On the one hand, it was clear that this generosity was prompted by my respondents’ simple appreciation of my presence as a kapwa Pinoy interested in and supportive of their efforts to lead productive lives as migrant workers abroad. Yet it was hard not to think that this behavior was part of their job to guarantee positive feedback by making me feel welcome—treating me as a guest and not just a consumer—by performing the labor of entertainment in an otherwise impersonal and unremarkable consumer transaction. Moreover, once we had established that an interview was to take place, our interaction took on the tenor of a third sort of performance: that of a researcher and interview subject dancing the fluid narrative line between what I wanted to hear and what they wanted to say.
This triple positionality as kapwa Pinoy, paying guest, and researcher meant that the space of encounter I created with my respondents was intimate yet ephemeral, shifting constantly between reserve and candor, professional distance and informal proximity. Again, being on a cruise amplified this simultaneous feeling of affinity and difference. While the cruise I joined was over 700 feet long, I was surprised that after just a day onboard, crew members already began to recognize passengers by face if not by name. At the end of the cruise, I felt a palpable reluctance to say goodbye to that guest relations officer and all the other Filipino musicians and cruise workers who had so cheerfully watched out for me—and indeed, kept me company—during those four days.
How do we make full and good use of this figurative (sometimes literal) space of the same boat? Is one’s way of being as a researcher to be judged only by the quality and amount of data collected, or also by the degree to which the encounter was made meaningful to respondents, something worth their while? I have found that the most data-rich and enriching experiences on the field are the ones where my own positionalities blurred and merged. In this space of listening, it became possible for me and my respondents to speak through and beyond our compartmentalized ways of being, giving way to other stories, even other selves.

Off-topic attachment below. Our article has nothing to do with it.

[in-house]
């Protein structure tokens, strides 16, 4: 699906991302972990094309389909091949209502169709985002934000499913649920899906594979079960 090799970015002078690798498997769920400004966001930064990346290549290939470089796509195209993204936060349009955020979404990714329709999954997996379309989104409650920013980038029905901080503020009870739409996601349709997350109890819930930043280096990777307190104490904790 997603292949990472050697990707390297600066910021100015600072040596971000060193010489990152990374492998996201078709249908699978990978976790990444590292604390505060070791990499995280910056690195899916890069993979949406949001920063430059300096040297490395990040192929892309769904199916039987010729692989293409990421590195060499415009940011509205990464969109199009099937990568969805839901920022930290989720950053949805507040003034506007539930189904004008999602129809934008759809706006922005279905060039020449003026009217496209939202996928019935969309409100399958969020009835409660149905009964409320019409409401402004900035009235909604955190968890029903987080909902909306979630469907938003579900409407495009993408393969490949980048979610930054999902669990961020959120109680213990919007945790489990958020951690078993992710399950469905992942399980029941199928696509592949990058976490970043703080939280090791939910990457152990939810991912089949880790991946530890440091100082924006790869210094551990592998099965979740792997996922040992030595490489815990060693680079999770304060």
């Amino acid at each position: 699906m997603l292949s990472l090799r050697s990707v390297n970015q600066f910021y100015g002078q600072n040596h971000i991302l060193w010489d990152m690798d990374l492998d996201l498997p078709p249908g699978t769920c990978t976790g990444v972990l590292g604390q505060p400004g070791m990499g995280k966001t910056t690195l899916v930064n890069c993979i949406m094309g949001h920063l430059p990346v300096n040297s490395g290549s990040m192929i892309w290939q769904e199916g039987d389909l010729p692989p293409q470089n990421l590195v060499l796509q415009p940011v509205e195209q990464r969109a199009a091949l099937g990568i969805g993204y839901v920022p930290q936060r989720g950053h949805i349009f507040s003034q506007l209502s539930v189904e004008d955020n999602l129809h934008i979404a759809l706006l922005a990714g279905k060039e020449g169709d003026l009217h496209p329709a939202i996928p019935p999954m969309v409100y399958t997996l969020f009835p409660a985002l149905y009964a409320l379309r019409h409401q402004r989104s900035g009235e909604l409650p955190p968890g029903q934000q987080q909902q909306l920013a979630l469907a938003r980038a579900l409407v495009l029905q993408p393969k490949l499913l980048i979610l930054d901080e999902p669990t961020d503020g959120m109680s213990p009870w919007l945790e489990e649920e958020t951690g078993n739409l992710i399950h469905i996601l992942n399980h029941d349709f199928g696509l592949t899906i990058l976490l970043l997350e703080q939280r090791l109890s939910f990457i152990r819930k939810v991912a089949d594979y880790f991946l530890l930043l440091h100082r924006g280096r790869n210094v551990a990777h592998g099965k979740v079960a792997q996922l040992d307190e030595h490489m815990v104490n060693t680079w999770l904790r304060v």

I once made a comment to a kapwa graduate student about how my respondents warmed up to me once they had seen that I stayed and listened until their last sets. He replied, “Of course they like it! They’re performers! They want people to listen to them.” Professional attention-seeking notwithstanding, I became acutely aware of how, in fieldwork as in “real” life, the act of listening is a radical privilege and responsibility. While asking respondents to tell their stories may ultimately serve the interest of the research project, I learned that simply being willing to listen can become its own form of service.
Anjeline de Dios
Department of Geography
National University of Singapore
Image: An all-Filipino acoustic guitar trio serenades passengers at the lobby lounge of a cruise ship traveling from Malaysia to Thailand. Photograph by author.